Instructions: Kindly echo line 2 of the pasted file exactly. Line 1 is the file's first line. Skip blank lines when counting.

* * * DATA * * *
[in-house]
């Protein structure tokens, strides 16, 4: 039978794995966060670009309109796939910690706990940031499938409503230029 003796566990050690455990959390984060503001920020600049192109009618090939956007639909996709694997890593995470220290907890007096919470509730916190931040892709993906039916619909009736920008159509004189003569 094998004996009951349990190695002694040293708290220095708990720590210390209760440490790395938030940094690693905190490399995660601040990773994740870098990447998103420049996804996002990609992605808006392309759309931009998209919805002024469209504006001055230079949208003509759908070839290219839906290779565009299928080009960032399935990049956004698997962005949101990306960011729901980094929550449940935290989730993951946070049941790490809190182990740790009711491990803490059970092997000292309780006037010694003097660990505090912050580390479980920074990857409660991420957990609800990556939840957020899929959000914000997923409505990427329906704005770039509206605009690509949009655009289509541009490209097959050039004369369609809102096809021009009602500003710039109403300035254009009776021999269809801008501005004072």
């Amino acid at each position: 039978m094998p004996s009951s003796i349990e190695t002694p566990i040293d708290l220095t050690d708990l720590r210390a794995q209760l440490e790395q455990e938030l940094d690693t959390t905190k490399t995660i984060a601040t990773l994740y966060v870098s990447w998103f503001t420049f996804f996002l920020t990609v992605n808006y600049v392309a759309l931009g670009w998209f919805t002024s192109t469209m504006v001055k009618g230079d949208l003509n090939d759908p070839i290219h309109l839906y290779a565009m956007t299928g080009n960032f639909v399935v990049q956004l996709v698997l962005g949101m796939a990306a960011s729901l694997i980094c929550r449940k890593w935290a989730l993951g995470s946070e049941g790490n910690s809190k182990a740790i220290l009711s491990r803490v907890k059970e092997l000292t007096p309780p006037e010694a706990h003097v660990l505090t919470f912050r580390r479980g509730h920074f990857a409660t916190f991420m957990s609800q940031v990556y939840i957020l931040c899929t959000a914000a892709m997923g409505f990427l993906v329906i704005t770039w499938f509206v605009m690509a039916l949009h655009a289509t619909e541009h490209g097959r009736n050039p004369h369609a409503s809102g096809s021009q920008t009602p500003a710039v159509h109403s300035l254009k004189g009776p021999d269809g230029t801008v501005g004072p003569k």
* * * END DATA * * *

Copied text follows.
């Protein structure tokens, strides 16, 4: 039978794995966060670009309109796939910690706990940031499938409503230029 003796566990050690455990959390984060503001920020600049192109009618090939956007639909996709694997890593995470220290907890007096919470509730916190931040892709993906039916619909009736920008159509004189003569 094998004996009951349990190695002694040293708290220095708990720590210390209760440490790395938030940094690693905190490399995660601040990773994740870098990447998103420049996804996002990609992605808006392309759309931009998209919805002024469209504006001055230079949208003509759908070839290219839906290779565009299928080009960032399935990049956004698997962005949101990306960011729901980094929550449940935290989730993951946070049941790490809190182990740790009711491990803490059970092997000292309780006037010694003097660990505090912050580390479980920074990857409660991420957990609800990556939840957020899929959000914000997923409505990427329906704005770039509206605009690509949009655009289509541009490209097959050039004369369609809102096809021009009602500003710039109403300035254009009776021999269809801008501005004072």